With a taste for Goya, tequila, and perhaps human blood, Katherine Shea, the pallid, promiscuous young narrator of Sabina Murray's elegantly written A Carnivore's Inquiry, is another scorpion you're not sure you want to curl up with. But at least she never tries to ingratiate herself. Secretive, cerebral, and thoroughly unreliable, 22-year-old Katherine has recently returned to the U.S. from Italy with no particular plans for her life. She starts sponging off a jowly older lover, then heads off in his car on a cross-country trip, leaving behind a trail of men with their throats ripped out. Just about everything Katherine has to say is provocative and intriguing, and she punctuates her travelogue with clever disquisitions on art and cannibalism.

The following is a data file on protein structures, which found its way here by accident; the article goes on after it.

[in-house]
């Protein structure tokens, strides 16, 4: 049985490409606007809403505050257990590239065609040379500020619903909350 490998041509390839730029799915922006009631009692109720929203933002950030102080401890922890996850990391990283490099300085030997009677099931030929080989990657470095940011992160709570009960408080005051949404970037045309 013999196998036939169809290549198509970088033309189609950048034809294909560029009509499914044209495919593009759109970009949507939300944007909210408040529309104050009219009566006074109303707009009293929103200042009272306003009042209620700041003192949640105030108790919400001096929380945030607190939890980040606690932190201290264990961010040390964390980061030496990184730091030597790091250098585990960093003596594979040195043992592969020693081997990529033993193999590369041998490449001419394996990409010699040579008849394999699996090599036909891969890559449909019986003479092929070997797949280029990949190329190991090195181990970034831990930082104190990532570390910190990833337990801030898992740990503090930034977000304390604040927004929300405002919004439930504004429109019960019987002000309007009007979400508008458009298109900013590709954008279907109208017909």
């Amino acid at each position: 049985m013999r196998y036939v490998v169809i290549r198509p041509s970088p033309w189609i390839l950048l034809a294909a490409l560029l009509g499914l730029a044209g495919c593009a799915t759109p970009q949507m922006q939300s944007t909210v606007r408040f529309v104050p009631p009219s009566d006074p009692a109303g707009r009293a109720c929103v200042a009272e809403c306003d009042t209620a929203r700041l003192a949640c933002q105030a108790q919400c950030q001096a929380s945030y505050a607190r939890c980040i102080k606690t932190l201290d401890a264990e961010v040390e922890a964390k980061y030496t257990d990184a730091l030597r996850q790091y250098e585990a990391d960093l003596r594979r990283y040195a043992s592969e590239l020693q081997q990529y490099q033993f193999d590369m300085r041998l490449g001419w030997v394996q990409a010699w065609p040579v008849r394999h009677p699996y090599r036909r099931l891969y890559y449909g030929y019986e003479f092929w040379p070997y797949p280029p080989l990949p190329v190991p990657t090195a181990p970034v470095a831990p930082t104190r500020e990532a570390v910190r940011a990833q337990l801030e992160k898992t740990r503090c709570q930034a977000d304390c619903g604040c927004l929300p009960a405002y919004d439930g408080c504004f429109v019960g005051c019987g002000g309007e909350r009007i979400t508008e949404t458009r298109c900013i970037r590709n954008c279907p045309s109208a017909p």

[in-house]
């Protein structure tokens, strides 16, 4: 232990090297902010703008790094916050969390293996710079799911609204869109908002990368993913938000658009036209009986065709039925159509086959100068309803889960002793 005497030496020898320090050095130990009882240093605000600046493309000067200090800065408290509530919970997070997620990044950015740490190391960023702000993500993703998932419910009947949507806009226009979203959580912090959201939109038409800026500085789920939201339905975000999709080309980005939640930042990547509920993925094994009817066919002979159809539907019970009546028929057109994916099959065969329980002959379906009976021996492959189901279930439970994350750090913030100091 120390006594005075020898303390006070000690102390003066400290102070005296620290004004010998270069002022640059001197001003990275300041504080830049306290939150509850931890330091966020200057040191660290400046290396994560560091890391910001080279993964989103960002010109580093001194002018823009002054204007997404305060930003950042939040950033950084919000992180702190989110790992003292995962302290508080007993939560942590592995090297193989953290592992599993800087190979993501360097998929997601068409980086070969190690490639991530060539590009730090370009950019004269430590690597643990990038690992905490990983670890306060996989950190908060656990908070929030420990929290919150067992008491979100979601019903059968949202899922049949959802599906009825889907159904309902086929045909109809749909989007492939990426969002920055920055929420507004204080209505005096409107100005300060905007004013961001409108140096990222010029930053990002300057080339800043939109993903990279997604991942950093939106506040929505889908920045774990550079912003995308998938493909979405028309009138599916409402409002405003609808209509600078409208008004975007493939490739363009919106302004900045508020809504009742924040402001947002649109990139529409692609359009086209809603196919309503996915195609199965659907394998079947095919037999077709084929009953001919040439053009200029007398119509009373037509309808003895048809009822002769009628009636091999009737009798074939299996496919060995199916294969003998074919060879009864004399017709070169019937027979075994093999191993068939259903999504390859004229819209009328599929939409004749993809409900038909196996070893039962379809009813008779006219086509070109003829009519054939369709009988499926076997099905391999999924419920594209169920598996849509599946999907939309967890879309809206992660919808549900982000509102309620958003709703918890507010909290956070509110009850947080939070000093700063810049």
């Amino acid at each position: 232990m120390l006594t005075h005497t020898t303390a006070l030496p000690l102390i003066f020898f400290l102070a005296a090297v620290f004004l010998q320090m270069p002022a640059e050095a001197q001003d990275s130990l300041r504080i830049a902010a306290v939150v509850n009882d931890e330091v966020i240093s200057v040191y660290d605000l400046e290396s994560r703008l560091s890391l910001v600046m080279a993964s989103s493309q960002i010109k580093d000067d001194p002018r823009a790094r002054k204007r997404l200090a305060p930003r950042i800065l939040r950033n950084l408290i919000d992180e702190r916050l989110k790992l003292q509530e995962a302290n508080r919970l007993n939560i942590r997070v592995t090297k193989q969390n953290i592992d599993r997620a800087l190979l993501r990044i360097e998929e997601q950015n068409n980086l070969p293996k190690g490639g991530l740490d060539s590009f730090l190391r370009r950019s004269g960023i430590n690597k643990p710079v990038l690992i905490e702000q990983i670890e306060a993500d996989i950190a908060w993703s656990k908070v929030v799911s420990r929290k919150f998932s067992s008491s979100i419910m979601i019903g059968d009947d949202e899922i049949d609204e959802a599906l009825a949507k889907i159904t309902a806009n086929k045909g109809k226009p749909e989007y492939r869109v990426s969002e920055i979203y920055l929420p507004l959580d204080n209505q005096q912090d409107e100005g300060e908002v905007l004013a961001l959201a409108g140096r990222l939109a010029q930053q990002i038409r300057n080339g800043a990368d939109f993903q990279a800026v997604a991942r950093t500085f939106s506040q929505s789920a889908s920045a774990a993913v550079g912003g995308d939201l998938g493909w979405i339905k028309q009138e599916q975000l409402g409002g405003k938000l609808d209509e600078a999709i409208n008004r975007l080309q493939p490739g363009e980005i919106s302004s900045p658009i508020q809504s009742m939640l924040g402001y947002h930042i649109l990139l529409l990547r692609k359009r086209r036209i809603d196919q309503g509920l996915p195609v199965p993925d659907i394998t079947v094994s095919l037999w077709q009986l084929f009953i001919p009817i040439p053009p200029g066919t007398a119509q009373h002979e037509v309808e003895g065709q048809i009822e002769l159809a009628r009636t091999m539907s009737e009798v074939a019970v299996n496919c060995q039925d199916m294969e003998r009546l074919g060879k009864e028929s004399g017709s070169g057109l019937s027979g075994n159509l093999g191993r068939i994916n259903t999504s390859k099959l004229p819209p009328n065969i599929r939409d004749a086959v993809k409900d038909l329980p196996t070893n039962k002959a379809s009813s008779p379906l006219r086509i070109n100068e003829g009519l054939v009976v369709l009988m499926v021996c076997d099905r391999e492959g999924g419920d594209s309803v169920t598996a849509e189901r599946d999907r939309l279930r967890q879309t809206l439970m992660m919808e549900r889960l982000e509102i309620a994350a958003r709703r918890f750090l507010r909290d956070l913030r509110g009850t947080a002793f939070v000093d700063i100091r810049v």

The characters are weird, funny, and original; every sentence crackles, and the dialogue defines punchy. PEN/Faulkner winner Murray is a big talent, and the only piece of her second novel that doesn't really work is the macabre, sensationalistic plot. Katherine is a smart, strange, and compelling narrator; her eating habits turn out to be the least credible, not to mention the least interesting, thing about her.